10 Croatian islands you've never heard of but should really visit

August 21, 2018

By Mary Novakovich

You've probably heard of Hvar and may have even been to Brač, just off the coast of Split. But as Croatia's lovely islands become more popular (the little island of Vis certainly turned heads after starring in 2018's Mamma Mia! Here We Go Again), there's no better time to check out some of these other outposts. They might not be on your radar just yet but are worth a look – especially for a late-summer break.

1. Krk

Tied with its neighbour Cres as Croatia’s largest island, Krk in the Kvarner Gulf has been welcoming tourists since the middle of the 19th century – even if it’s still not well known among the British. It’s hard to know why, as it has its own airport (Rijeka airport) and is connected to the mainland via a bridge.

Enjoy the medieval architecture of Krk Town before heading south to Baska, where the island’s loveliest beach hugs the coast. Wine lovers should visit the pretty hilltop village of Vrbnik, home to some top-notch white wines.

2. Cres

Wilder and sleepier than Krk, Cres is a favourite among hikers who want to explore several hundreds kilometres of footpaths through woods and scrubby mountains. Nature lovers keep their eyes peeled for the island’s resident griffon vultures hovering around the cliffs near the village of Beli.

In the waterside restaurants in Cres Town, you can east on the fabulous seafood, before relaxing on the beaches at Valun and Lubenice towards the south of the island.

3. Losinj

If you’re already in Cres, it’s hard to resist driving to the southernmost tip of the island, where a bridge connects it to Losinj. This remarkably fragrant island is filled with luxuriant green vegetation, whose aromas keep you company on walks through wooded trails.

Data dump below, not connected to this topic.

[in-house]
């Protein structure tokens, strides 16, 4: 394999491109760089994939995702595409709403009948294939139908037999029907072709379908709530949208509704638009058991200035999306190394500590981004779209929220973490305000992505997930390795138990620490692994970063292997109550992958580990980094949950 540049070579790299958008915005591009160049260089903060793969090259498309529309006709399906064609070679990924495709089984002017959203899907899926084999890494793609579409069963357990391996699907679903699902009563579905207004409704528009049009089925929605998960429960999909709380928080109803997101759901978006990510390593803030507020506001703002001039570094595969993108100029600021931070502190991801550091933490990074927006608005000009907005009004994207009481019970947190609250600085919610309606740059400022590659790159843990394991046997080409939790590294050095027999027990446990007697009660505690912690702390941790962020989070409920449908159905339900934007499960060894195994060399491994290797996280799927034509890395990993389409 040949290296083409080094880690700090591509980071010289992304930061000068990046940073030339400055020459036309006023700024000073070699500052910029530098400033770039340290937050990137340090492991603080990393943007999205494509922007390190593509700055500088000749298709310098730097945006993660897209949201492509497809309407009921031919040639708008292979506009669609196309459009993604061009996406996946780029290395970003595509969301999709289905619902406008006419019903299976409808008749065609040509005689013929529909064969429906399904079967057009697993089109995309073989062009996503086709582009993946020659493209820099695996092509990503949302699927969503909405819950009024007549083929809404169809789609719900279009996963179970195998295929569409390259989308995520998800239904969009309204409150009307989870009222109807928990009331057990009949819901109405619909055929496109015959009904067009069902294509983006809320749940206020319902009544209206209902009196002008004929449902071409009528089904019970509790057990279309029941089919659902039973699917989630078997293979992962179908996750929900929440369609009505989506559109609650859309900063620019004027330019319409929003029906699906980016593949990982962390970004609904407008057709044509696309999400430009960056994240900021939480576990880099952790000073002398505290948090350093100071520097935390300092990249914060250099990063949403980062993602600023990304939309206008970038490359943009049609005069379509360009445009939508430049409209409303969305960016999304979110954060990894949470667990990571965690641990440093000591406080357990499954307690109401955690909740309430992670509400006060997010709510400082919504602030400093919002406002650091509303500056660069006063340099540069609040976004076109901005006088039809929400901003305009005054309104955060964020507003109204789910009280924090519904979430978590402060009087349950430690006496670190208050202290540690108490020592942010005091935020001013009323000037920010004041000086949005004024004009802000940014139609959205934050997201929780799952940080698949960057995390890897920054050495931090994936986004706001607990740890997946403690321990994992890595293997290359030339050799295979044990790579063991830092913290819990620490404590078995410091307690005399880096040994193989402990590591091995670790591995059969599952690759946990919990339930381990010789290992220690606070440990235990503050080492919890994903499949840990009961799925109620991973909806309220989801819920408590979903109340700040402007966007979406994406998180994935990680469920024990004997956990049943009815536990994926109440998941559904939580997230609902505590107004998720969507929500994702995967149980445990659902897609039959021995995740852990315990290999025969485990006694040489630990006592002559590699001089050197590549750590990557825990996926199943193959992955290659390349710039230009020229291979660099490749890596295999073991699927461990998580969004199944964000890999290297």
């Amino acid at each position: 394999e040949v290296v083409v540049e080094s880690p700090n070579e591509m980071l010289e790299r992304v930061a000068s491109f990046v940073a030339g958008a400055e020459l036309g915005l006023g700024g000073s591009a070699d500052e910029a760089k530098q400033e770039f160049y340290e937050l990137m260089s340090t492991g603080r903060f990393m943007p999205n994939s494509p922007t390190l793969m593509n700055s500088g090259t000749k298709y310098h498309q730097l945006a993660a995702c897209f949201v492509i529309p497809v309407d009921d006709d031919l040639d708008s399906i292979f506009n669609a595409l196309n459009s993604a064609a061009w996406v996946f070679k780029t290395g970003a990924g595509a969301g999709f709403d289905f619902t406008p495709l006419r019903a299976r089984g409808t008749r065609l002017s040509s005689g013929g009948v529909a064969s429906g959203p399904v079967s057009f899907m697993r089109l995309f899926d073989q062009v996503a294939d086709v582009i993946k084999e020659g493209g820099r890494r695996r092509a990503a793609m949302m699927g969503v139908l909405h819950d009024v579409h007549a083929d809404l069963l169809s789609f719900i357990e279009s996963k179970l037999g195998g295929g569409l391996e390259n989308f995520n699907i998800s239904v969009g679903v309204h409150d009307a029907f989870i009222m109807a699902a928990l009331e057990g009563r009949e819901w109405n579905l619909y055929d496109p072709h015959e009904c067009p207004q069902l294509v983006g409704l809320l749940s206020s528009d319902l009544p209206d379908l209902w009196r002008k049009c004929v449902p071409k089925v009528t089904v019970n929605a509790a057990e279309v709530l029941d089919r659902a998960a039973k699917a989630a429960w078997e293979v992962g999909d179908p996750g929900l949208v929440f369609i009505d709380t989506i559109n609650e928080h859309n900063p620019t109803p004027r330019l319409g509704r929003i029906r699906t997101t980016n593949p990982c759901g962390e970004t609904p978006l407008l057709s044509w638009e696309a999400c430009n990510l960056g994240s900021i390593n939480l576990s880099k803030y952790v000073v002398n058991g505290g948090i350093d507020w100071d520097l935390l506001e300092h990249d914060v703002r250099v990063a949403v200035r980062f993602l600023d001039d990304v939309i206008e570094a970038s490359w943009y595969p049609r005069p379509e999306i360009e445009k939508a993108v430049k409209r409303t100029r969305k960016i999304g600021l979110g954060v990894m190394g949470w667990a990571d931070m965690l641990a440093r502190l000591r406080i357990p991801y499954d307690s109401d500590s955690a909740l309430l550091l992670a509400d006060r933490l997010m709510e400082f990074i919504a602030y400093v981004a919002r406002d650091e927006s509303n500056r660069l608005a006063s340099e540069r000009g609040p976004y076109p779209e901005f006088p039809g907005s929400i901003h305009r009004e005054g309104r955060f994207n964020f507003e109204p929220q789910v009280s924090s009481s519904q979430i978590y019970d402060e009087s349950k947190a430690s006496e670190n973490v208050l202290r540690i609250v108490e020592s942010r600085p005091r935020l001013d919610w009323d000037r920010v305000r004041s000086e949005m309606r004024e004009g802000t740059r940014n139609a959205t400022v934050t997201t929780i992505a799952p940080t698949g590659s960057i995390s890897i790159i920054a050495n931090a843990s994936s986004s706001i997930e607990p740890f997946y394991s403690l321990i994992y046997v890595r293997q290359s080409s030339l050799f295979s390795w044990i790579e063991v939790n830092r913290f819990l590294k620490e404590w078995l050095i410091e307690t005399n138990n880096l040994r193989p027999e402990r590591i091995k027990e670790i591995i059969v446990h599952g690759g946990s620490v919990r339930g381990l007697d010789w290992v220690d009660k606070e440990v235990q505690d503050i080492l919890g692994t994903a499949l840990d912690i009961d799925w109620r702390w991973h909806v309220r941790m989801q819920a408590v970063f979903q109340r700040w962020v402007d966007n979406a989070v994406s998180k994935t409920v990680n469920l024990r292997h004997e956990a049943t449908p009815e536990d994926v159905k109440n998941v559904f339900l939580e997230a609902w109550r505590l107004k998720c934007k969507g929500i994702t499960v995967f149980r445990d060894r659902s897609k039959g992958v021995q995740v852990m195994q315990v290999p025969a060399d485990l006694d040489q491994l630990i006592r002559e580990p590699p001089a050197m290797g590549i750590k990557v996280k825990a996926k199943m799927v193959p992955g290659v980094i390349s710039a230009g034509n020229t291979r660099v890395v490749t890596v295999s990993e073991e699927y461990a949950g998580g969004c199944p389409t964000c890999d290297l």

Take in the lively scene around the harbour in the main village, Mali Losinj, whose colourful architecture hints at its Venetian past, or take a boat trip to admire one of the island’s marvels – a colony of about 150 bottlenose dolphins that have made their home in the island’s waters.

4. Rab

Croatia isn’t particularly known for its sandy beaches, as you’ll usually find pebbly or rocky ones instead. But the little island of Rab, just to the east of Cres, has managed to snaffle about 30 sandy beaches in spite of its diminutive size – the aptly named Paradise (or Rajska, as it’s called) being the most popular.

It’s not just the beach experience that sets Rab apart – Rab Town surely ranks as one of the most beautiful in Croatia, with a glittering medieval centre, winding marble alleys and a distinctive skyline of elegant bell towers.

5. Solta

Overshadowed by its glitzier, bigger neighbours Hvar and Brac, little Solta tends to get overlooked. But it’s only a short ferry ride from Split, and a world away from Croatia’s second-largest city.

When you’re not swimming in the clear pebbly beaches dotted around the island and tucked into coves, get a taste of Solta by trying its renowned Dobricic red wine, gorgeous honey and extra-virgin olive oil. Then, take a boat trip around the island so you can drop anchor in some of its most secluded bays.

6. Lastovo